The delta-sigma ADC and the successive approximation register are the standard integrated analog to digital converter in microcontrollers.

This post is an **overview of these 2 types of converters** with the advantages, drawbacks, functionality, etc

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## Delta Sigma ADC converter

The delta sigma converter (ΔΣ-converter or ΣΔ-converter) is one of the **most used methods for high-resolution** analog to digital converters (ADC) at a certain speed. Nowadays it is** often included in the microcontrollers** displacing the typical SAR standard converter.

The working **principle** of the ΔΣ-adc is the **charge balancing**, by using incremental steps. This converter is in reality based on a 1-bit converter, which iterates.

__Advantages:__

- Highest linearity
- Inherit monotonous

__Disadvantages:__

- Medium speed

### How does delta sigma ADC works?

The **delta-sigma modulator** is the heart of the device and converts the **analog voltage into a pulse frequency** (in the picture labelled as”rate k”).

**The ADC converts** the mean of an **analog voltage into the mean of an analog pulse frequency**.

Later the pulses are counted in a fixed interval so that the pulse count divided by the predetermined interval gives an accurate digital representation of the mean analog voltage. This interval can be chosen to give any desired resolution or accuracy.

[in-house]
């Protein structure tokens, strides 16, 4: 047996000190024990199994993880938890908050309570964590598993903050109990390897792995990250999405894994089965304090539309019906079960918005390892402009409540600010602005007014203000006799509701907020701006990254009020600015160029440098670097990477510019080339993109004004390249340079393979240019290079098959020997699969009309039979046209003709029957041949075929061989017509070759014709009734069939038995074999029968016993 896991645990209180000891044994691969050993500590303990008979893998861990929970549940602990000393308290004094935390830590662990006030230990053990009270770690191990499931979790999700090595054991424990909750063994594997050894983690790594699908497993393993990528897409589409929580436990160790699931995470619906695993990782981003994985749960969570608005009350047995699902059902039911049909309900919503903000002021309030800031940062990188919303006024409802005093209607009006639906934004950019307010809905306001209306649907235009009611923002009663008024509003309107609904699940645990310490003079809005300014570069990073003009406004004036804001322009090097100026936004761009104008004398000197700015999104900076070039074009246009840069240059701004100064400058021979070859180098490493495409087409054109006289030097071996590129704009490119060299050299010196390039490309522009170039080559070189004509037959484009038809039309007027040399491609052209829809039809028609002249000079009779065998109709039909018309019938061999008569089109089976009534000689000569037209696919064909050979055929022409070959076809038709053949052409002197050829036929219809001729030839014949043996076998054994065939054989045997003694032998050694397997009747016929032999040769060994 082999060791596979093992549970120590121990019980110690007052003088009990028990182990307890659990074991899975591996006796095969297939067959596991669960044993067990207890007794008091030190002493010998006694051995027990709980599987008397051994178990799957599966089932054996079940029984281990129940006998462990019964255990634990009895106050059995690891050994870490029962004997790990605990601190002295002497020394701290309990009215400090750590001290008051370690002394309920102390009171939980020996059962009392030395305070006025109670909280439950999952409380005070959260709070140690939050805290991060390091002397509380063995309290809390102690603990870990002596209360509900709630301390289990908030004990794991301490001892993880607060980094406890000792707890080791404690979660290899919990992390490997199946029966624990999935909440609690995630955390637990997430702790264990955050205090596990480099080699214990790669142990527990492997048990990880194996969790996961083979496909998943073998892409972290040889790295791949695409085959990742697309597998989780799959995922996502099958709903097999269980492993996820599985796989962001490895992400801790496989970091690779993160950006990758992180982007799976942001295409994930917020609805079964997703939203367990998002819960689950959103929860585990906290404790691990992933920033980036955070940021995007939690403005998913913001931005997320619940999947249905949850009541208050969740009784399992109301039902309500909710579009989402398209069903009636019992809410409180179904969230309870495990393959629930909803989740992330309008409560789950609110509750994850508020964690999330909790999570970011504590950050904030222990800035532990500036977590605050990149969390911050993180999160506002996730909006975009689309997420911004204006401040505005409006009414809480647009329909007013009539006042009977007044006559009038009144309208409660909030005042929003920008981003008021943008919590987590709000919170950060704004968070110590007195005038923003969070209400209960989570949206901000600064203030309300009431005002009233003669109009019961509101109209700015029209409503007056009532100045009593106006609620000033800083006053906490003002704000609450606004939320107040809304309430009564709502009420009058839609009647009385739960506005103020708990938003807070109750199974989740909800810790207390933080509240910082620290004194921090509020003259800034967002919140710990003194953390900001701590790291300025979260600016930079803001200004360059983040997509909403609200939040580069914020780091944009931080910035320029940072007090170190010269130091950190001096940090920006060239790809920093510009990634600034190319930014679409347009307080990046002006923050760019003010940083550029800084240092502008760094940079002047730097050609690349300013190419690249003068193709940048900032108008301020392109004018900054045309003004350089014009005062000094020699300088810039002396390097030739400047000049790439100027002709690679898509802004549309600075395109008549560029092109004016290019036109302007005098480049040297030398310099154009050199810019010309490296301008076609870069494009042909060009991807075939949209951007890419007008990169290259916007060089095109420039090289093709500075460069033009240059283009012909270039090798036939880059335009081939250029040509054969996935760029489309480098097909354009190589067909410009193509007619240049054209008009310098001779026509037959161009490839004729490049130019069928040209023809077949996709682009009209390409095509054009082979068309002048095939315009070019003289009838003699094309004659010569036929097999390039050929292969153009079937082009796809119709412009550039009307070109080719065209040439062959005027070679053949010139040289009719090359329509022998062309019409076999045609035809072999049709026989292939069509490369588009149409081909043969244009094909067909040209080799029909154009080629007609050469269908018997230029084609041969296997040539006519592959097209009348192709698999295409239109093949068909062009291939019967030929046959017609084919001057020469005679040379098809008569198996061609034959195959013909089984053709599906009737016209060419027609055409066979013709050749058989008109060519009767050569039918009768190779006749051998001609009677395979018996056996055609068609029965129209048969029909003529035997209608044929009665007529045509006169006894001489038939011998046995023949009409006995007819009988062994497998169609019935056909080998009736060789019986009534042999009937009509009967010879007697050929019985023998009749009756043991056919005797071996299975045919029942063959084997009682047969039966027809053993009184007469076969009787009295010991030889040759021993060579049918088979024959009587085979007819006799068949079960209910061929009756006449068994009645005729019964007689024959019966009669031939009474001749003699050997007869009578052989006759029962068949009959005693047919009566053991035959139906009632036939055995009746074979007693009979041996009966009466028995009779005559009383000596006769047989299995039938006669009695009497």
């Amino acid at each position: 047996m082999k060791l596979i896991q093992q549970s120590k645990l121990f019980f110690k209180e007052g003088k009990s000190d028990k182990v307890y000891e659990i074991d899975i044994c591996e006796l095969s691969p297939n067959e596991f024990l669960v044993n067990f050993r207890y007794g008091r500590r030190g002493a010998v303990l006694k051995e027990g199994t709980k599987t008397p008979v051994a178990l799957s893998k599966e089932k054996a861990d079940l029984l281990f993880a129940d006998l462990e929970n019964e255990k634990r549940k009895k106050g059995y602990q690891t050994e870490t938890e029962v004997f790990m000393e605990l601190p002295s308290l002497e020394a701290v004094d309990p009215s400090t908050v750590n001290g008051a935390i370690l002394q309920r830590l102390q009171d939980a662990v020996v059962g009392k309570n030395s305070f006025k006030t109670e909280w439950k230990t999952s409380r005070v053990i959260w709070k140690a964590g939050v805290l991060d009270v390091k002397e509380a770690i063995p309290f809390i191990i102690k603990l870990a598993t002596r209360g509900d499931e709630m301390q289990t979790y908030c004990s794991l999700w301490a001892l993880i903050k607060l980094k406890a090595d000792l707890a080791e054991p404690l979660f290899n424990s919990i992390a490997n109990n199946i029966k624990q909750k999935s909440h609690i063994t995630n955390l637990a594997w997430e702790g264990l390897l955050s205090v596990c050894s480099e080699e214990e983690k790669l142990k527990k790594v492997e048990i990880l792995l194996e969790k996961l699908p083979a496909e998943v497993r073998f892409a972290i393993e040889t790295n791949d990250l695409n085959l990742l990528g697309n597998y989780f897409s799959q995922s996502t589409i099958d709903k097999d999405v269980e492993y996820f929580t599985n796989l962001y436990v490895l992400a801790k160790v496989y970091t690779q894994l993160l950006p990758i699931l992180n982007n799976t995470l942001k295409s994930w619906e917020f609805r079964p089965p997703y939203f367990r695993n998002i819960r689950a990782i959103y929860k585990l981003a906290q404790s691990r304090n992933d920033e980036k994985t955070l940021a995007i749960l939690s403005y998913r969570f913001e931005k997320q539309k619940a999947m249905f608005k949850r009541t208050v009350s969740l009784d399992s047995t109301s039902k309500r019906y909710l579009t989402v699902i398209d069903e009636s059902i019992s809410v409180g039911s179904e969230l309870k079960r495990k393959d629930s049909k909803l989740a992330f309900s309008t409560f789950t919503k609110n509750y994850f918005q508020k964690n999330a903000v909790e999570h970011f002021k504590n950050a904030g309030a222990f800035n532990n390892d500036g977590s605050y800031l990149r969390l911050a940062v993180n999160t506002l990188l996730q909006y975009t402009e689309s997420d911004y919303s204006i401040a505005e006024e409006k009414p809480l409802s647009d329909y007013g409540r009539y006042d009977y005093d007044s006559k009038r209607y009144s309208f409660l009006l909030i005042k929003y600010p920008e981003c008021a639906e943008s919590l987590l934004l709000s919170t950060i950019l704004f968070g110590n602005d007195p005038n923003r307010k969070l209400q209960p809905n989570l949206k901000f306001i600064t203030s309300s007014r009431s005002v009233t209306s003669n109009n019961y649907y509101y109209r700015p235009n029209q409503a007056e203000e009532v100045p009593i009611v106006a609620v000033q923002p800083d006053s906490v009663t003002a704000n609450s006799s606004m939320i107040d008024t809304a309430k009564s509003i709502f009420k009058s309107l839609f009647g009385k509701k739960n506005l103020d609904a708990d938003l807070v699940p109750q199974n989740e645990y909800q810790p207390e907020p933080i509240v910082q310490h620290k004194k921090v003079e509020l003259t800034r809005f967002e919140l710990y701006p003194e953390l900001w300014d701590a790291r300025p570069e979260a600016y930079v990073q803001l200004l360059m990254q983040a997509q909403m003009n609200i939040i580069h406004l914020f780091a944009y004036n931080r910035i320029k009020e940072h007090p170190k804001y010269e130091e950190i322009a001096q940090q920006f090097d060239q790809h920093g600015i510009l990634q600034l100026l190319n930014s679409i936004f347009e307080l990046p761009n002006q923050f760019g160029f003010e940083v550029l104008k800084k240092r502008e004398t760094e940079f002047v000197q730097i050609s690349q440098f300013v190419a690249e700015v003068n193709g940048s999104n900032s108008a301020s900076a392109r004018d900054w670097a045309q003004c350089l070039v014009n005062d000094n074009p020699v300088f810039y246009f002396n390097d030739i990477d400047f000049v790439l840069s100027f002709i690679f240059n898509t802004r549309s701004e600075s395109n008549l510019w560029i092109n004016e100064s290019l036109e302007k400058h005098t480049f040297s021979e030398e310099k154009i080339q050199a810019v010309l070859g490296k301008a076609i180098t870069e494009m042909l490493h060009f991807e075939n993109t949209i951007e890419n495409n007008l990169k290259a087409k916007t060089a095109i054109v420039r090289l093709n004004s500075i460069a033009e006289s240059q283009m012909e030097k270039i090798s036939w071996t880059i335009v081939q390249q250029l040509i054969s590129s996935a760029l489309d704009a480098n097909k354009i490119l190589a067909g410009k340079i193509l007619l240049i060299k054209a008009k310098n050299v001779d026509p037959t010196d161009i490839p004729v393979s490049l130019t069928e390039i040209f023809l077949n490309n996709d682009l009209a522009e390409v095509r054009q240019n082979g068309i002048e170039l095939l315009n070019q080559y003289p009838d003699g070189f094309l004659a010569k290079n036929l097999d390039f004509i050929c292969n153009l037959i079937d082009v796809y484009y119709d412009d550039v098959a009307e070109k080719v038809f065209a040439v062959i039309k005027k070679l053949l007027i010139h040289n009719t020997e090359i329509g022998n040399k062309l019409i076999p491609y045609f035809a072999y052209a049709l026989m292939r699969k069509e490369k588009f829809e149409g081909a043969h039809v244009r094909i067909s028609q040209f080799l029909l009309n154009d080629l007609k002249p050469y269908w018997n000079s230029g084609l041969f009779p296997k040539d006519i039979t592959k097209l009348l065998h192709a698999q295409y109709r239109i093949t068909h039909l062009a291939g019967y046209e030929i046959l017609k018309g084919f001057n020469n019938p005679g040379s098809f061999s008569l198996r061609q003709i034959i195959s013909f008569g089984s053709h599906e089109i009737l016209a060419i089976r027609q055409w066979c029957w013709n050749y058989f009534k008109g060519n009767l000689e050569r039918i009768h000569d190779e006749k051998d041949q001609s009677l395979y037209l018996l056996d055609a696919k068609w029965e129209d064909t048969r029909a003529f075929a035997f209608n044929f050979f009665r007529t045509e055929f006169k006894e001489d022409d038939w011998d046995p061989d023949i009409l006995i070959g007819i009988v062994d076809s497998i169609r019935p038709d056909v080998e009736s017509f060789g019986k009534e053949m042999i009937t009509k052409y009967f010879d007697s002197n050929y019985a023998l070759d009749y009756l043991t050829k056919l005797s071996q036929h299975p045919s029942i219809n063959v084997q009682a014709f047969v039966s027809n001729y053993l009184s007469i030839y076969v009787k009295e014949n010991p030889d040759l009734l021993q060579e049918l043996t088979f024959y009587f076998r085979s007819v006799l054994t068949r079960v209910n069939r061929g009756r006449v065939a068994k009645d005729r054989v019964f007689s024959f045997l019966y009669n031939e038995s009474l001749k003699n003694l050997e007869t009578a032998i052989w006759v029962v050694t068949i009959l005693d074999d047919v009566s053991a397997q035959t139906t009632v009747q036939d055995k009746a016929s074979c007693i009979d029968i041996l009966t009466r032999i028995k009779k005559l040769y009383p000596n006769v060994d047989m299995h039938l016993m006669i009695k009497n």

**Why is the delta sigma ADC so accurate?**

The ΔΣ-converter uses **oversampling **and **noise shaping **techniques to obtain a highly accurate resolution.

**The oversampling in a ΔΣ-converter**

**The trick** or benefit of **oversampling** is that the total noise power equal, but it is distributed to a larger frequency band while using a higher sampling frequency. Therefore, the quatization noise is smaller (orange band) because **is distributed into a larger spectrum**. If the oversampled signal is filtered to the non-oversampled bandwidth, the SNR increases.

**Noise shaping:** The quantization noise is moved to the outside of the signal frequency range by increasing the order of the converter, so that the SNR increased.

We can see the Dependency between SNR (signal to noise ratio), oversampling and ADC order , versus the relative frequency on the following graph. To design a converter a **trade of between oversampling rate and a higher order** have to take into account.

**When the oversampling is high**, you need more frequency at sampling, with more expensive and accurate clock jitter and more power consumption at the end. On the other hand when a high order is used, large areas on the silicon device are required.

### The output of a delta sigma ADC

The **output** of the Delta-Sigma converter is a bit-stream of one bit. To convert this to a value, on a manner to read or use it, there are different possibilities:

**Frequency counter:**

The instantaneous output frequency of the delta – sigma modulator is proportional to the input voltage. By measuring this frequency during a given period, we get the mean value of the input voltage during that period.

**FIR- filter or high performance 16-bit audio converter:**